Metropolitan area unemployment rates comparison, August 2011
October 03, 2011
In August 2011, unemployment rates were lower than a year earlier in 262 of the 372 metropolitan areas, higher in 84 areas, and unchanged in 26 areas.
A total of 217 areas recorded August unemployment rates below the U.S. figure of 9.1 percent, 149 areas reported rates above it, and 6 areas had rates equal to that of the nation.
In August, 100 metropolitan areas reported jobless rates of at least 10.0 percent, down from 119 areas a year earlier, while 74 areas posted rates below 7.0 percent, up from 55 areas in August 2010.
El Centro, California, and Yuma, Arizona, recorded the highest unemployment rates in August 2011, 32.4 and 29.4 percent, respectively. All of the remaining seven areas with jobless rates of at least 15.0 percent were located in California.
Bismarck, North Dakota, registered the lowest unemployment rate, 3.0 percent. The areas with the next lowest rates were Lincoln, Nebraska, and Fargo, North Dakota-Minnesota, 3.6 and 3.9 percent, respectively.
The metropolitan area data are not seasonally adjusted and are from the Local Area Unemployment Statistics program. August 2011 metropolitan area unemployment rates are preliminary and subject to revision. Find out more in "Metropolitan Area Employment and Unemployment — August 2011" (HTML) (PDF), news release USDL-11-1396.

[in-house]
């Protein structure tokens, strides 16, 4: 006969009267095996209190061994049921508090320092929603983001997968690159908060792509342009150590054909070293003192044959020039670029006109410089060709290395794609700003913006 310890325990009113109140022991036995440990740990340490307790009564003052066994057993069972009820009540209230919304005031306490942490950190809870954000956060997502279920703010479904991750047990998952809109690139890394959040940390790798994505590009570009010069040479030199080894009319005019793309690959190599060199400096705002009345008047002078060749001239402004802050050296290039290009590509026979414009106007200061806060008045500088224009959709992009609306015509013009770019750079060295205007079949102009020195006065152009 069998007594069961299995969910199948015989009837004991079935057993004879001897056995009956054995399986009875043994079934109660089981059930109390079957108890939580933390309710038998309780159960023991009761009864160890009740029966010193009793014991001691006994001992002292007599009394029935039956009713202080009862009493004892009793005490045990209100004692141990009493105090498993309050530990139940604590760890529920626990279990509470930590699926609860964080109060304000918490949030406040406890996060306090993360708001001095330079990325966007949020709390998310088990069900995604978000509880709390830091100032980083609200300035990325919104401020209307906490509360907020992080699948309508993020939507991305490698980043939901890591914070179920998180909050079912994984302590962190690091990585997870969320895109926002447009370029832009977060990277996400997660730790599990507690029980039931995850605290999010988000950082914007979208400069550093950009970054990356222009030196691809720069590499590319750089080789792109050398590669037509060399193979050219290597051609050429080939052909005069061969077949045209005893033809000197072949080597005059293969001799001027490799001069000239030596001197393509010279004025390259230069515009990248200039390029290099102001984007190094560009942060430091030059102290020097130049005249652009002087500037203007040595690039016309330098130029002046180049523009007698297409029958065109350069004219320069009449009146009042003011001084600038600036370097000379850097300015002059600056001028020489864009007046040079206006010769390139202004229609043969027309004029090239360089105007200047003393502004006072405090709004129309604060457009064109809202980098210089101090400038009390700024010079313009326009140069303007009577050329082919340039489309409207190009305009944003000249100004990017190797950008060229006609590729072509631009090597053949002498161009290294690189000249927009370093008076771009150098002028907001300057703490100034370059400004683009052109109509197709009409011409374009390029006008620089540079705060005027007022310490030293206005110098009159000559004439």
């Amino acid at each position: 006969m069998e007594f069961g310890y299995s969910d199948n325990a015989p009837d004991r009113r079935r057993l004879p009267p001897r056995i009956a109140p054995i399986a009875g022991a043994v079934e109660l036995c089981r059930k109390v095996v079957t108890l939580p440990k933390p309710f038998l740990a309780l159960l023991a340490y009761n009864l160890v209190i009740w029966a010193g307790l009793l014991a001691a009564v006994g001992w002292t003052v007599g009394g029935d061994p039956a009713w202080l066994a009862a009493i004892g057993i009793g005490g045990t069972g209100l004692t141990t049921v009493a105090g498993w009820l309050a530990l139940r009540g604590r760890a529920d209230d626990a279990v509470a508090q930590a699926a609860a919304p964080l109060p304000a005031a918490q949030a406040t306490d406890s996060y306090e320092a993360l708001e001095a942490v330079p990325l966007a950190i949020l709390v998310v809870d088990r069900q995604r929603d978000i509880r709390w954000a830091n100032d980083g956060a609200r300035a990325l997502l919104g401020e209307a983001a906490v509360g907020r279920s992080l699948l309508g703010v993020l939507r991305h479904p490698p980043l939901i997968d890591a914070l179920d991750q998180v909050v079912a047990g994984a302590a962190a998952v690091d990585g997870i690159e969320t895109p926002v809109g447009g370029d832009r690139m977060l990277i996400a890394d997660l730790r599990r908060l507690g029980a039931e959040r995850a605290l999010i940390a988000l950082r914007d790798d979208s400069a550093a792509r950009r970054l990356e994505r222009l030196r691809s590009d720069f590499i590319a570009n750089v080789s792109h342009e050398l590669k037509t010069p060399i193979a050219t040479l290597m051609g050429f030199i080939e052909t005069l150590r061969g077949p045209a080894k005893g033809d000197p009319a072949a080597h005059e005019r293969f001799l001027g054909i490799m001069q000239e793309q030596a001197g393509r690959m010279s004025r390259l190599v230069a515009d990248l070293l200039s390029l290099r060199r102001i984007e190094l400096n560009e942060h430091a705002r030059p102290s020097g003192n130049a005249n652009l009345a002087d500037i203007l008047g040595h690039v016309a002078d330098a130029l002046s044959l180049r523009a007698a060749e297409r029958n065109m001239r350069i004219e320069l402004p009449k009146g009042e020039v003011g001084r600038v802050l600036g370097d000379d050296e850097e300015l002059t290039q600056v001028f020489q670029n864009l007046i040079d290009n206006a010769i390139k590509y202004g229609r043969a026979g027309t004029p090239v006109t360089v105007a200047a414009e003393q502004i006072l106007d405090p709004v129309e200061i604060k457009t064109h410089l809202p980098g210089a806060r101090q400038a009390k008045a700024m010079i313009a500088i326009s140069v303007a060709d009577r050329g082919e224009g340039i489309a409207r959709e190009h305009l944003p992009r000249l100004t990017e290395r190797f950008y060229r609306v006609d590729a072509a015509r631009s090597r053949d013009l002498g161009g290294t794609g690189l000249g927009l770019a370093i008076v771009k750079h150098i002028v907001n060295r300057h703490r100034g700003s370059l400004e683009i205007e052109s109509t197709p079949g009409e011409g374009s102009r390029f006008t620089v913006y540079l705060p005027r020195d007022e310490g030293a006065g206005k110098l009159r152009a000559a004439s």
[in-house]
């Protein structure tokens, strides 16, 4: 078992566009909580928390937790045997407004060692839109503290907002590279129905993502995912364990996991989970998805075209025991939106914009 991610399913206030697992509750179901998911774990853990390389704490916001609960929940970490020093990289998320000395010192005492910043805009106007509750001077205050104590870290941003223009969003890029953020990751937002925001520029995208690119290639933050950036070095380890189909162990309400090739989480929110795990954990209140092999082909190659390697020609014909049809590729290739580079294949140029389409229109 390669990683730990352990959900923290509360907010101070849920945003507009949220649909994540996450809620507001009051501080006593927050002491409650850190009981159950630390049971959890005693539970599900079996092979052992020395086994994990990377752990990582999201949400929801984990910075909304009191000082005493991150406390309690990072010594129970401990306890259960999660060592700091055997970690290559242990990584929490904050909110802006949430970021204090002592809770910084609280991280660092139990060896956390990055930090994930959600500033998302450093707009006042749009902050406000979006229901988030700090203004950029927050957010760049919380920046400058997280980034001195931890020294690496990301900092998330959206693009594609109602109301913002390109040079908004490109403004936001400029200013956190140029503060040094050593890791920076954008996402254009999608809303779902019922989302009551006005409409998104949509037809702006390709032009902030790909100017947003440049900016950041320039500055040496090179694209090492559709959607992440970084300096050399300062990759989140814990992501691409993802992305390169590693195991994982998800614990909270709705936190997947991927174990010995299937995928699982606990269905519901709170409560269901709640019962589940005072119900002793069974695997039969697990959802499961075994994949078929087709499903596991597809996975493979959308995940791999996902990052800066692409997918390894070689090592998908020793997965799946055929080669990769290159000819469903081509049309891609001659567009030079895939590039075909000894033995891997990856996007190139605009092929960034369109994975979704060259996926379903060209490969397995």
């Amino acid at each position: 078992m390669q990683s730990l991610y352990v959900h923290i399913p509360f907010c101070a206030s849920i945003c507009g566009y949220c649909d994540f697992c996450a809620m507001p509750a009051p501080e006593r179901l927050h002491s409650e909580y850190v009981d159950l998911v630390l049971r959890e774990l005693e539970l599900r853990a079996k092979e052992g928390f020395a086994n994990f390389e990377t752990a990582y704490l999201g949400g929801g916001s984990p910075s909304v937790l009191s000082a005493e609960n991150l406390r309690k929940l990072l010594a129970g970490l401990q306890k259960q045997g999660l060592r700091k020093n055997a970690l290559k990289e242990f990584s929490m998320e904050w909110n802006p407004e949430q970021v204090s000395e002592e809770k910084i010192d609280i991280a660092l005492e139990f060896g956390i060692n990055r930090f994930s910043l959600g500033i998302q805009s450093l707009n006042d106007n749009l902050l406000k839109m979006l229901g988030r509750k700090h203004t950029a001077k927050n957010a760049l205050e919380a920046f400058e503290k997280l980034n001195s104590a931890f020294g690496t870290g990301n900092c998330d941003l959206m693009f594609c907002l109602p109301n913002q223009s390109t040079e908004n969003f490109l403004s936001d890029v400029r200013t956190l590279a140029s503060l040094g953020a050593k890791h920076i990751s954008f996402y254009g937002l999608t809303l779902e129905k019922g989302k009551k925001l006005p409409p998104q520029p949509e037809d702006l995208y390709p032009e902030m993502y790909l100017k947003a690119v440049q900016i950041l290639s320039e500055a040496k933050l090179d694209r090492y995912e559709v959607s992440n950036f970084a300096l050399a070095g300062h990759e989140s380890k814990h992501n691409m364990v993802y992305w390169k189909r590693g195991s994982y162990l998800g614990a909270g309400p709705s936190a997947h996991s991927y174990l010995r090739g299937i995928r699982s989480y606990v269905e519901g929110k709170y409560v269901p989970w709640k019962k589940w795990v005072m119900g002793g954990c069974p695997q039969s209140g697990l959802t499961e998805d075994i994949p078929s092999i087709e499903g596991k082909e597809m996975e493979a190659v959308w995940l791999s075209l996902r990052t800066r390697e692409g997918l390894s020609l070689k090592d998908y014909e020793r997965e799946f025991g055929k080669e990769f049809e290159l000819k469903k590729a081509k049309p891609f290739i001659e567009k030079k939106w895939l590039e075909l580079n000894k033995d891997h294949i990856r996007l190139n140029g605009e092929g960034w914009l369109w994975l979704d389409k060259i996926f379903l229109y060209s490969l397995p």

Bureau of Labor Statistics, U.S. Department of Labor, The Economics Daily, Metropolitan area unemployment rates comparison, August 2011 on the Internet at https://www.bls.gov/opub/ted/2011/ted_20111003.htm (visited April 25, 2017).
Recent editions of Spotlight on Statistics
STEM occupations: past, present, and future
A look at employment and wages in science, technology, engineering, and mathematics occupations.
Workplace injuries and illnesses and employer costs for workers’ compensation
Workplace injury and illness data and the costs to employers for workers’ compensation in natural resources, construction, and maintenance occupations.
A look at the future of the U.S. labor force to 2060
Projected long-term trends in the growth, size, and composition of the labor force.
Union membership in the United States
Historical trends in union membership among employed wage and salary workers; union membership by a variety of demographic characteristics.